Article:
Celebrating the treasures of topological twists.
Sometimes a scientific idea falls into obscurity as researchers turn their attention elsewhere, yet contains such mathematical beauty that it is revived again and again. Such is the story of the skyrmion: a concept that has had several makeovers since it was first formulated in the late 1950s by the British physicist Tony Hilton Royle Skyrme.
One way to visualize a skyrmion is to imagine a sphere studded with arrows pointing towards its centre. Then take away the sphere, project the arrows onto a plane while keeping their orientations fixed, and admire a twisting configuration.
This texture is best defined mathematically as a 'topological' spatial feature that, like the twist in a Möbius strip, is preserved under continuous deformation. But the skyrmion turned out to be more than pure mathematics: in 1962, Skyrme found that it could explain how subatomic particles such as neutrons and protons exist as discrete entities emerging from a continuous nuclear field. This was a problem that had been worrying some of the highest-profile physicists of the day. In the Skyrme model it was intuitively explained by imagining such particles as stable geometric twists in an otherwise flat background, much like whirlpools in a mass of water.
It was an imaginative and satisfying solution — and one that was overlooked for a decade or two. This was probably at least in part because of the advent of another big idea in particle physics in the 1960s: quarks. It may also have had something to do with Skyrme's modesty and lack of ambition to gain far-reaching acceptance for his ideas.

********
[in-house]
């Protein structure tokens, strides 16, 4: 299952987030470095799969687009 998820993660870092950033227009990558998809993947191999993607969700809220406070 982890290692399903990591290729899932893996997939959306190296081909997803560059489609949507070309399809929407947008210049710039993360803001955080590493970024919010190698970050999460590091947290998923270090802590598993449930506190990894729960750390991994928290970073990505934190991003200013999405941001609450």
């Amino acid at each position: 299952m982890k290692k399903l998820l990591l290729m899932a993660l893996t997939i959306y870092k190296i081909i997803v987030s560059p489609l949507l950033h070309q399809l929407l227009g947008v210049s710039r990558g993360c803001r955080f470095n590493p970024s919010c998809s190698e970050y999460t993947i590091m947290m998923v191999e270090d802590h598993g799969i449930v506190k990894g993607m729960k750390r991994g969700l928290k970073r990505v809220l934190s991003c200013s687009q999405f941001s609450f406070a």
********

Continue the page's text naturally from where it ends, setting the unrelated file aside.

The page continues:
The Skyrme model was finally embraced by particle physicists in the 1980s, only to be overshadowed a second time by an even bolder idea: string theory. In that same decade, however, an unexpected revival of skyrmions was already brewing, thanks to the discovery of a new kind of electronic system known as a quantum Hall device — the subject of two Nobel prizes, and the basis of a revolution in condensed-matter physics. Quantum Hall devices exhibit very unusual quantum effects, which show up as ultraprecise jumps in electronic current when a magnetic field is applied.
Slowly, the understanding emerged that these quantum effects were best described in terms of topological features. This was a natural home for skyrmions and they were predicted and detected electronically in quantum Hall devices by the mid-1990s.
A flurry of activity ensued in the field. As research topics do, the phenomenon eventually went out of fashion — again. But in recent years, skyrmions have made yet another comeback. The field of condensed-matter physics is abuzz with excitement about topological states of matter in a range of systems besides quantum Hall devices. Moreover, there is an ambitious agenda to exploit these topological features for practical applications: it is thought that they hold the key to a whole new range of robust electronic and magnetic functions and possibly also to quantum computation.
In this issue, skyrmions are vividly brought to life in the stunning electron-microscope images of textures of swirling magnetization in a magnetic material (see Figures 1e and f on page 902). After re-emerging from the depths of obscurity several times over, the spotlight is back on skyrmions. And a reader can only wonder what other neglected gems of mathematical ideas are tucked away in the literature, awaiting a creative scientist to recognize their value to the physical world?